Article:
Yesterday, in a further steps towards transparency in investor-state dispute resolution, seven States signed the UN Convention on Transparency in Treaty-based Investor State Arbitration. Those States were: Canada, Finland, France, Germany, Sweden, the UK, the US and Mauritius. As explained in our previous blog post here, the Convention will make it far easier for States to apply the UNCITRAL Rules on Transparency in Treaty-based Investor-State Arbitration (the Transparency Rules) in relation to investment treaties concluded before the Transparency Rules came into force in April 2014. A significant aspect of the Transparency Rules is that they provide for public access to documents in investor-state cases brought under investment treaties and investors will wish to consider carefully the impact of the Transparency Rules on investor-state dispute resolution, which is discussed in our previous blog post here. The Transparency Convention and the Transparency Rules are discussed by partner Christian Leathley in a short video blog post here.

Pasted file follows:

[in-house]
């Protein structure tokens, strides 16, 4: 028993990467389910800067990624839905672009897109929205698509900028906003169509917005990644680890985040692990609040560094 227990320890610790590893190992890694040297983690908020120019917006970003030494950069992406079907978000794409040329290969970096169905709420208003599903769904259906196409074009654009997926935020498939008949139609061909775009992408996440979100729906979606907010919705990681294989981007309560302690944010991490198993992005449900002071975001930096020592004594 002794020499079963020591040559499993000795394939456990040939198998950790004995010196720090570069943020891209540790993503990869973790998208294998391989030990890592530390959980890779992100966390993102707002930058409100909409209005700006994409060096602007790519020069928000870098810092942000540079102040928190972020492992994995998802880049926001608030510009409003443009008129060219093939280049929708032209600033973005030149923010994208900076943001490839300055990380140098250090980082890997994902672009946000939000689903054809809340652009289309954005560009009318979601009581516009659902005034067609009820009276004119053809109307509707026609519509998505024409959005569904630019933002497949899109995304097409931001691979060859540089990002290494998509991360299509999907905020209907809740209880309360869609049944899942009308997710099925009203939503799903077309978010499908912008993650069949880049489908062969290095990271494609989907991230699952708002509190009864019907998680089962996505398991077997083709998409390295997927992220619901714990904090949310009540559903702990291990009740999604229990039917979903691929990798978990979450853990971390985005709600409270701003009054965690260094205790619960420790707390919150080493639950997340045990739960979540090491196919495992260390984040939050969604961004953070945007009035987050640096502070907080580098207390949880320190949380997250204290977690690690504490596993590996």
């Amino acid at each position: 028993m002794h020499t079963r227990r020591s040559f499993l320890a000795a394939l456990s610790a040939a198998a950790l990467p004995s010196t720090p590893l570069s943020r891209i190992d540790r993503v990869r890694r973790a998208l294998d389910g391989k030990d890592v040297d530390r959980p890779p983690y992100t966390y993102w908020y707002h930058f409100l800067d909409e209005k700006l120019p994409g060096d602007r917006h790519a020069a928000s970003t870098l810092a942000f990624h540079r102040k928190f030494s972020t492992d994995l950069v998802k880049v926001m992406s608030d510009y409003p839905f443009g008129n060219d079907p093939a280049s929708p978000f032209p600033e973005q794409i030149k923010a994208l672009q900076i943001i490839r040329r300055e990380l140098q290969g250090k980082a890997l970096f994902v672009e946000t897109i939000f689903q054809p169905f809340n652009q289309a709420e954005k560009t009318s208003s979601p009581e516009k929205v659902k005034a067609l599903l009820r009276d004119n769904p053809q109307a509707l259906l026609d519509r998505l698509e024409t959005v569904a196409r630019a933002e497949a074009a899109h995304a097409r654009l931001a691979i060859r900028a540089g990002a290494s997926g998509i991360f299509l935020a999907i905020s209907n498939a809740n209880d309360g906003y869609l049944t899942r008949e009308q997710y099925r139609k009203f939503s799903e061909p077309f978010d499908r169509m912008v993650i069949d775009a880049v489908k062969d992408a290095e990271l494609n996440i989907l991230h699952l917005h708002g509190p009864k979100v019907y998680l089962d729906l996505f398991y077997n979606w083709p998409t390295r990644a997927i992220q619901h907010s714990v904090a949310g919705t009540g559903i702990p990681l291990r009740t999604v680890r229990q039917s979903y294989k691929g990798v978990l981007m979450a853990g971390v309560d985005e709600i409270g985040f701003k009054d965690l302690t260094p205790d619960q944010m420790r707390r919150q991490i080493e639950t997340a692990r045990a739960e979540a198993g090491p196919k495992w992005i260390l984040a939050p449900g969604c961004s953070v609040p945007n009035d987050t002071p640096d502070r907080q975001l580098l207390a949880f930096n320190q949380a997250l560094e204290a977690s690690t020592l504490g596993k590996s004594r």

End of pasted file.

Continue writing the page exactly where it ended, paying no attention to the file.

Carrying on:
Partner Christian Leathley, who, as representative of the IBA, was a member of the UNCITRAL II Working Party which drafted the Transparency Rules, comments: “Whilst the Convention relates to investor-state arbitration under investment treaties – as opposed to all investor-state arbitration – its broad acceptance by States is one step in the process of addressing one of the key criticisms of investor-state-dispute-resolution – its lack of transparency. This is a welcome development, especially against the backdrop of significant debate about ISDS more generally, which focuses in a large part on what is perceived to be a process with significant public interest and impact which takes place behind closed doors“.